Is it a bad time to buy?


by Missy , in category: Real Estate , 4 years ago

I noticed the market is kind of up in the air right now and mortgages are going up and down week to week.

I am beginning to think now is a bad time to buy a home because of this virus quarantine crashing the market. Should I buy this summer or wait?

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9 answers

by SouthernBlue , 4 years ago

Yes and no.

House pricing is going to drop and continue to drop over the summer and into the fall but the mortgage rates will keep fluctuating. I would wait until late summer to lock yourself into one.


by lilla , 4 years ago

I was wondering this myself given how messed up everything is. Prices seem to be dropping in my area very fast. My neighbor's brother and wife were looking to buy a home and then this all started and the homeowners ended up selling the house to them shortly after, taking an offer they originally declined on. So they got a house that was once valued at $320,000 for $190,000. That is a huge difference.

by alexander , 4 years ago

I wouldn't say so. If anything, I would say you are better off buying in 2020 or 2021 than you would have been buying last year or in 2022. The housing prices are coming down fast and are estimated to be an all time low in 2021. Take advantage of it.

by derrick.frami , 4 years ago

I think the next few years will be a good time to buy because the prices will come down thanks to the market dipping. I hope it is not as bad as they keep saying but if it gets bad enough, homes can drop by as much as 60% in value in certain places.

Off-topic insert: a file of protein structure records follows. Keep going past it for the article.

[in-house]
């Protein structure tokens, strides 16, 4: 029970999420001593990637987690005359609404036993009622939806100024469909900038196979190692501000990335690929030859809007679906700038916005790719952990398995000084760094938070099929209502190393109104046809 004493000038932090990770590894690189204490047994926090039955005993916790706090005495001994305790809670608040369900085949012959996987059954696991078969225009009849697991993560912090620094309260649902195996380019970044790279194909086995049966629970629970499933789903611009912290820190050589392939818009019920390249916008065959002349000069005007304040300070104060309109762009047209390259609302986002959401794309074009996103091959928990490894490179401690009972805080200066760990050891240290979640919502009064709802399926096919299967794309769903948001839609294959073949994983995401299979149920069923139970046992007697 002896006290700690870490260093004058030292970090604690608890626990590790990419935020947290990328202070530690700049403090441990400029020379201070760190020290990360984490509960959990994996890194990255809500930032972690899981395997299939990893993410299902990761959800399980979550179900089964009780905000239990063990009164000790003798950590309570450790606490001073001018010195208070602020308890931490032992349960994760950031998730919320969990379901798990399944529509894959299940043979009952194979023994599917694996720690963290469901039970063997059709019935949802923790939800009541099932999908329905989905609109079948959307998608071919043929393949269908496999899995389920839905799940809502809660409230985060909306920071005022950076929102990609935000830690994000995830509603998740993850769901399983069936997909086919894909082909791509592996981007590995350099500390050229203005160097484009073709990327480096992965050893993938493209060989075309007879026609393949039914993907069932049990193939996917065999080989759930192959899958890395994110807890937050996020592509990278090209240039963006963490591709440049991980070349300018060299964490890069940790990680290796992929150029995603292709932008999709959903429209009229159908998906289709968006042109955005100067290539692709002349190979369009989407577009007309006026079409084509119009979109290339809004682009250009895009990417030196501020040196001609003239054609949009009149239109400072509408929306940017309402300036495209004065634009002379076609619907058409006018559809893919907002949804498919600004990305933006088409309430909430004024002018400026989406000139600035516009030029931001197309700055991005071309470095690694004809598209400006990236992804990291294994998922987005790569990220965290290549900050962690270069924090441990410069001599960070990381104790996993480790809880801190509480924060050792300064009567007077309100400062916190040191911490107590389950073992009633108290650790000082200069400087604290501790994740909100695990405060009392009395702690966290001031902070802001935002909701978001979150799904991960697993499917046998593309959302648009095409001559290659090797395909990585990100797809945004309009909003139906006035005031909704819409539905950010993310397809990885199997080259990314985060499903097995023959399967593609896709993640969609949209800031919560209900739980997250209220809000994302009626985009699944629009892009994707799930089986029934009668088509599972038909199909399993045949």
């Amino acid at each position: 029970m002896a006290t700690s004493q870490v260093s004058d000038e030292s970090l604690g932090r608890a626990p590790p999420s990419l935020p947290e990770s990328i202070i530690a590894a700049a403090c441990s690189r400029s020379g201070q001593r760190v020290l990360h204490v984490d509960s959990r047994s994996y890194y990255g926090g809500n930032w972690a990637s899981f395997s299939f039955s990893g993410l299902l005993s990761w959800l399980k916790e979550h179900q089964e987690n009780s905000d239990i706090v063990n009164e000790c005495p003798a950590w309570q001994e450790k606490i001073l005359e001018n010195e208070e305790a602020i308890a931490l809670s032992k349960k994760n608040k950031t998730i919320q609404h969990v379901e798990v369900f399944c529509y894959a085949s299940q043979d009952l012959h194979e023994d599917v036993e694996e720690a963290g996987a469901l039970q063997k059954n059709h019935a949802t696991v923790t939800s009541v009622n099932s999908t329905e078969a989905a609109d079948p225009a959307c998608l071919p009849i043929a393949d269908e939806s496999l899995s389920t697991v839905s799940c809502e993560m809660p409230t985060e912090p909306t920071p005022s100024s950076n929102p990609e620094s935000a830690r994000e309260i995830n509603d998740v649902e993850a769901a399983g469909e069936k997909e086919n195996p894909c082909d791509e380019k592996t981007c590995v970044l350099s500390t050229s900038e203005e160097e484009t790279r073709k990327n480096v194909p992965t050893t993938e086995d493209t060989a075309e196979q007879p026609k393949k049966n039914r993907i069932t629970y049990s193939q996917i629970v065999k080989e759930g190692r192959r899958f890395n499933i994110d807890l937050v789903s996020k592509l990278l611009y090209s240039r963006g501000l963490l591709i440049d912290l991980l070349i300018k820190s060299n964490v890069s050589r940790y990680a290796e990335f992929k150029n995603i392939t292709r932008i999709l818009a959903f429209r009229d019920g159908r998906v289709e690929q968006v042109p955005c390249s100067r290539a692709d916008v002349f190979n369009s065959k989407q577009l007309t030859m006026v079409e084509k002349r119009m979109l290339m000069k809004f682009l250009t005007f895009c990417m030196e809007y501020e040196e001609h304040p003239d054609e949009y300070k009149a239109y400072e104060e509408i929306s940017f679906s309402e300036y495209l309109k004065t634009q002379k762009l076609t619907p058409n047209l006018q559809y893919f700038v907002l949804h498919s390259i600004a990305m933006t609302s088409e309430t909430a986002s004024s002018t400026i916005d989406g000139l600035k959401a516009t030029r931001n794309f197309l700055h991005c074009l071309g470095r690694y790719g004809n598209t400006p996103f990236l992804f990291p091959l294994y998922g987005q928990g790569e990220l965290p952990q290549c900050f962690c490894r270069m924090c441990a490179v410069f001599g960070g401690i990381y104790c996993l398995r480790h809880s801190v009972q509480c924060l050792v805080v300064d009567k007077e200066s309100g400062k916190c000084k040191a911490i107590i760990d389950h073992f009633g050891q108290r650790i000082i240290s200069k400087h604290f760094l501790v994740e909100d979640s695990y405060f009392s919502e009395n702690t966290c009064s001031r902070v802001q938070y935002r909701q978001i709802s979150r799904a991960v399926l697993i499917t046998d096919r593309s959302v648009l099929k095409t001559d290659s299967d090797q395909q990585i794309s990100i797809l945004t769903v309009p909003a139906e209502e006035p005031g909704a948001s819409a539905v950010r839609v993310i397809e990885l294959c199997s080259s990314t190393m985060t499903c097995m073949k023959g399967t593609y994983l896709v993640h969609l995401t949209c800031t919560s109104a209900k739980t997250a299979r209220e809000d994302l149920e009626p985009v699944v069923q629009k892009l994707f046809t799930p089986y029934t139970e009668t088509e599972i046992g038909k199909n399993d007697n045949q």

by jakob , 4 years ago

Absolutely not, that is, if you do it the smart way. You do not want to buy right now if you are struggling to find a good mortgage for yourself. Working through a bank you belong to already is a good idea.


by eldred , 4 years ago

The coronavirus pandemic sent shock waves throughout the real-estate industry. But does that make now a good time to put in an offer on a property? The answer to that question will largely depend on what you plan to do with the home particularly if you’re an investor.

by austen_zboncak , 4 years ago

'Second-steppers' may find the discount on the larger property they wish to buy is greater than the fall in value of their existing home.

Rob Houghton, chief executive of comparison website Reallymoving, says while negative equity is a risk for those who bought recently with small deposits, those who bought their first home more than five years ago can withstand any short-term price dip.

This could free up stock for first-time buyers, but they may find it harder to get a mortgage. 

by noemi_kuhic , 4 years ago

There have been huge swings, which means that, one day you have lots of money and the next day, you have none. But while the value of real estate assets will also recede, there are many more factors in play. When property markets lessen, there are more renters


by saige , 4 years ago

Prices may have dropped by 5 per cent since lockdown. It forecasts a further 2 per cent fall by the end of the year before they begin to recover.

But Lloyds Banking Group has said a 'severe scenario' could see house prices fall by 10 per cent by the end of the year and 30 per cent over three years, although a 5 per cent fall by the end of 2020 is more likely. The Royal Institution of Chartered Surveyors (Rics) says it does not expect a recovery until next Easter at the earliest.